Moorish Guide of Friday, December 15, 1928.
These are the Moabites, Hamathites, Canaanites who were driven out of the land of Canaan by Joshua, and received permission
of the Pharaohs of Egypt to settle in that portion of Egypt. In later years they formed themselves kingdoms. These kingdoms
are called this day Morocco, Algiers, Tunis, Tripoli, etc.
They originated the beauties of the Alhamhra and to an unpracticed eye the light relives and fanciful arabesques which
cover the walls of the Alhambra appear to have been sculptured by the hand. With a minute and patient labor, and inexhaustible
variety of detail, yet a general uniformity and harmony of design truly astonishing. And this may especially be said of the
vaults, and cupolas which are wrought like honeycombs or frost work, with stalactites, and pendants which confound the beholder
with the seeming intricacy of their patterns. The astonishment ceases, however, when it is discovered that this is all stucco
work, plates of plaster of paris cast in moulds and skillfully joined so as to form patterns of every size and form. This
mode of disappearing walls with arabesques and stuccoing the vaults with grotto work was invented in Damascus but highly improved
by the Moors in Morocco to whom Saracenic architecture owes its most graceful and fanciful details. The process by which all
this fairy tracery was produced was ingeniously simple. The walls in their naked state were divided off by lines crossing
at right angles, such as artists use in copying a picture. Over these were drawn a succession of interesting regiments of
circles. By the aid of these the artists could work with celerity and certainty and from the mere intersection of their plain
and curved lines arose the interminable variety of patterns, and the general uniformity of their character. Much gilding was
used in the stucco work, especially of the cupolas, and the interstices were delicately penciled with brilliant colors, such
as vermilion and lapis lazuli laid on with the whites of eggs.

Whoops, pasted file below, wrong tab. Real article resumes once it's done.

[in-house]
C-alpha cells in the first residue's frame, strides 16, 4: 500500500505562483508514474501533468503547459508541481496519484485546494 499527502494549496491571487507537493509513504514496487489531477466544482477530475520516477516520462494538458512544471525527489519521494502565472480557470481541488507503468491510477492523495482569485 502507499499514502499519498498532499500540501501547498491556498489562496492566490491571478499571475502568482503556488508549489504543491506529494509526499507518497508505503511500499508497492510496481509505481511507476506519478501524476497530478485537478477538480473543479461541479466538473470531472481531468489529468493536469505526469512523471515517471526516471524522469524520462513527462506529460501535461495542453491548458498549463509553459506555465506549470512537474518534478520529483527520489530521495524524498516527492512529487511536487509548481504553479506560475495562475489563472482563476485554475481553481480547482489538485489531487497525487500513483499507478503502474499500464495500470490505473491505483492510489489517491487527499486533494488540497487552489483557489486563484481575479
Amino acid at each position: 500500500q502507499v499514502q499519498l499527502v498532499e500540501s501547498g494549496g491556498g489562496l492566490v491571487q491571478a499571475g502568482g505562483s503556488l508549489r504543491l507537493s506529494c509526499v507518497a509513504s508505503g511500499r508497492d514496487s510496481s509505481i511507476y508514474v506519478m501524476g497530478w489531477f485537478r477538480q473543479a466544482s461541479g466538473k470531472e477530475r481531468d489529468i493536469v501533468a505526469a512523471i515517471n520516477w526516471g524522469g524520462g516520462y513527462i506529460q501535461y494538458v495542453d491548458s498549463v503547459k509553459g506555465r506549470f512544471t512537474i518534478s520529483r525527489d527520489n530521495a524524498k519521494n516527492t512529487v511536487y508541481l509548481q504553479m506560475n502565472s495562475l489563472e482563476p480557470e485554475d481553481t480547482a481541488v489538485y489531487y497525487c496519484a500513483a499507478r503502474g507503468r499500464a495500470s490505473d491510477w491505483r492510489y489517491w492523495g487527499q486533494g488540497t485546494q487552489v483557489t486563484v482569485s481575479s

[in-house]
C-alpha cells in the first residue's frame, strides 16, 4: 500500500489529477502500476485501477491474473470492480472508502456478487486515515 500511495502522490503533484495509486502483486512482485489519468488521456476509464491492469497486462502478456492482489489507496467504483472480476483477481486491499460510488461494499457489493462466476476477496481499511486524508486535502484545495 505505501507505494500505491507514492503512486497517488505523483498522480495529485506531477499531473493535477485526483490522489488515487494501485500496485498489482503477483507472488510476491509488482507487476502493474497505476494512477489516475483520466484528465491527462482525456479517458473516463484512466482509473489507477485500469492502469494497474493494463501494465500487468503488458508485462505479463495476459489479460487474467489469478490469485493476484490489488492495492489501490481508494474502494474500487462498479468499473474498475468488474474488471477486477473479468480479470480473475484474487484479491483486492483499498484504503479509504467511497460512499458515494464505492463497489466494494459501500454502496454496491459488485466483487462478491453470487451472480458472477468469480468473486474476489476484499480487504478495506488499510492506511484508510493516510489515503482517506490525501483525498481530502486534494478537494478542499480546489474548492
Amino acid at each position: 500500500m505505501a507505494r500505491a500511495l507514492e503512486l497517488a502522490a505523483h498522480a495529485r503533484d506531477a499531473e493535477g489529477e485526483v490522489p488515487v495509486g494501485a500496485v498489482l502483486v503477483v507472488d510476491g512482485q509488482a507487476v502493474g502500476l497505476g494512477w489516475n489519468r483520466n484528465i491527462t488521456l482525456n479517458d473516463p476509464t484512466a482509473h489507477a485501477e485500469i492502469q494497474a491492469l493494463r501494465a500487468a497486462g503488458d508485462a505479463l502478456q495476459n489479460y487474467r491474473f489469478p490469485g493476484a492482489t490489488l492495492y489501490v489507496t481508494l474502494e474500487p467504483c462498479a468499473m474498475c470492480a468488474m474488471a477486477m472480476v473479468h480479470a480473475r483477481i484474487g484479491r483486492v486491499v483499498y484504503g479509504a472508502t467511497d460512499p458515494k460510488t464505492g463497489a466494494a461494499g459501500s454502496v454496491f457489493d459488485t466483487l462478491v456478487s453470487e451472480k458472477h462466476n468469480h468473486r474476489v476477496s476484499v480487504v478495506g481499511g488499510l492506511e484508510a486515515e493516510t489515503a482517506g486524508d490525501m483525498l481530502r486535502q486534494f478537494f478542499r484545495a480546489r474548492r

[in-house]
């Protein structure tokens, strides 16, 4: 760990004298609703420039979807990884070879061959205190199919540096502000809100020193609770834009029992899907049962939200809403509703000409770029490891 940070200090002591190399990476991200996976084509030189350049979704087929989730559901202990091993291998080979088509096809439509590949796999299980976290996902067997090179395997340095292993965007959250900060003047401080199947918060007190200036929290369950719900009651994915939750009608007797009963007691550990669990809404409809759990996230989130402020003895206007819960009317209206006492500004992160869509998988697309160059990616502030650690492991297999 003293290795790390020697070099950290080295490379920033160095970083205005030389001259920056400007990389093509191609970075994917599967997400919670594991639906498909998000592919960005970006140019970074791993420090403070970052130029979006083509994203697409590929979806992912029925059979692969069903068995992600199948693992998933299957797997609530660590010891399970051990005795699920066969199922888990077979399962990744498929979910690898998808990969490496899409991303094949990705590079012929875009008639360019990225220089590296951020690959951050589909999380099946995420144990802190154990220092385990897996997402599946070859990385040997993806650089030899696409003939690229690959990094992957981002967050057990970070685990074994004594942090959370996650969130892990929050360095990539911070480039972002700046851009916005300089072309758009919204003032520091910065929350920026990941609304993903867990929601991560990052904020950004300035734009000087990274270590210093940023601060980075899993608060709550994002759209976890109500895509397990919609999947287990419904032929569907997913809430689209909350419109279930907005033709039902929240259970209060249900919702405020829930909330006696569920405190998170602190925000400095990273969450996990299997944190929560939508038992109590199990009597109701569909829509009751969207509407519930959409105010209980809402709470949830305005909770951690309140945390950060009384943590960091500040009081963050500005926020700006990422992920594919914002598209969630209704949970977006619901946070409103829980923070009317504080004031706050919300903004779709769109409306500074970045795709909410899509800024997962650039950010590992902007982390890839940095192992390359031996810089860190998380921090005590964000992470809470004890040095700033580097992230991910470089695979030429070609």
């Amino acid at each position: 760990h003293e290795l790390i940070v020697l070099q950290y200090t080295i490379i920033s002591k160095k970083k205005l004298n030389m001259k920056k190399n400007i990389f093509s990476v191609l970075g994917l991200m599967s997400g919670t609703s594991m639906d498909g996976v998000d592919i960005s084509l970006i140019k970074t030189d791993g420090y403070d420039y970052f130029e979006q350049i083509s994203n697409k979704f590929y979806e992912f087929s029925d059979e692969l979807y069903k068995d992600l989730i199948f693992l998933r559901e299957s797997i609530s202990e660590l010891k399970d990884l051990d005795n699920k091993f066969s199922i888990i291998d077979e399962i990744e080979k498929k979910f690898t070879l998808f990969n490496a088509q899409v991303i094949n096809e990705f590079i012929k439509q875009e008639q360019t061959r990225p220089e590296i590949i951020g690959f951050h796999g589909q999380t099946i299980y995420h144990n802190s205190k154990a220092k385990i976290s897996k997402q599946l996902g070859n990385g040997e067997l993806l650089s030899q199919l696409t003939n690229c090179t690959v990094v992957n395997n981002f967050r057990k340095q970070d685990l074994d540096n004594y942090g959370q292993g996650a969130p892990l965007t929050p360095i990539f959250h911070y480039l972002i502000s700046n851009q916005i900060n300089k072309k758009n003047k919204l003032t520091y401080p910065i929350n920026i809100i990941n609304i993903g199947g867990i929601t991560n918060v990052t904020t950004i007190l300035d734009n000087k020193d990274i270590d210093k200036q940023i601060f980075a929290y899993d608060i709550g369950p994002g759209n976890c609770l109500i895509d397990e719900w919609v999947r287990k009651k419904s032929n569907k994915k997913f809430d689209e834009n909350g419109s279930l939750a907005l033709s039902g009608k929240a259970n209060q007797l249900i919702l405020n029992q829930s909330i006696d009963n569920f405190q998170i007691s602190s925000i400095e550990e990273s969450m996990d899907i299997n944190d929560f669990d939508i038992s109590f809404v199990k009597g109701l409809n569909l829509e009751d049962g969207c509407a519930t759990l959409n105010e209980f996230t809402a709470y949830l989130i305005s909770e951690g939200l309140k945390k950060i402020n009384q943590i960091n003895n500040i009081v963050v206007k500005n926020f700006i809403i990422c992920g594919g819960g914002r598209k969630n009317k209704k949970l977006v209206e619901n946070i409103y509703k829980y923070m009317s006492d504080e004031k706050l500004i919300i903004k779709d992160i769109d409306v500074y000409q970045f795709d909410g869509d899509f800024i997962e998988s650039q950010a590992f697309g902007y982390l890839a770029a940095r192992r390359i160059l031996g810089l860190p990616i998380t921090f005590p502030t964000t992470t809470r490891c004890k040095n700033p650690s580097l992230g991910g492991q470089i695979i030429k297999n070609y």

The primitive colors alone were used, says Ford, by the Egyptians, Greeks, and Arabs, in the early period of art, and
they prevail in the Alhambra wherever the artist has been Arabic or Moorish. It is remarkable how much of their original brilliancy
remains after the lapse of several centuries. The lower part of the walls in the saloons to the height of several feet is
encrusted with glazed tiles, joined like the plates of stucco work so as to form various patterns. On some of these are emblazoned
the escutcheons of the Moslem Kings traversed with a band and motto. These glazed tiles, Azzulijas in Spanish, Azzulija in
Arabic are of Oriental origin.
Their coolness, cleanliness and freedom from vermin render them admirably fitted in sultry climates for paving halls,
and fountains. Encrusting bathing rooms and lining the walls of chambers. Ford is inclined to give them great antiquity. From
their prevailing colors, sapphire and blue, he deduces that they may have formed the kind of pavements alluded to in the Sacred
Scriptures. "There was under his feet as it were a paved work of sapphire stone," Exod. xxiv-10 and again. "Behold
I will lay thy stones with the fairy colors and lay their foundations with sapphires."-Isa. IV-II. These glazed or porcelain
tiles were introduced into Spain at an early date by the Moslems. Some are to be seen among the Moorish ruins have been there
upwards of eight centuries. Manufactures of them still exist in the Peninsula and they are much used in the Spanish houses,
especially in the southern provinces for paving and lining the summer apartments. The Spaniards introduced them into the Netherlands
when they had possession ol that country. The people of Holland adopted them with avidity as wonderfully suited to their passion
for household cleanliness. And thus these Oriental inventions, the Azzulijas of the Spaniards, the Azzulija if the Arabs,
have come to be commonly known as Dutch tiles.
By PROFESSOR DREW, The Egyptian Adept Student.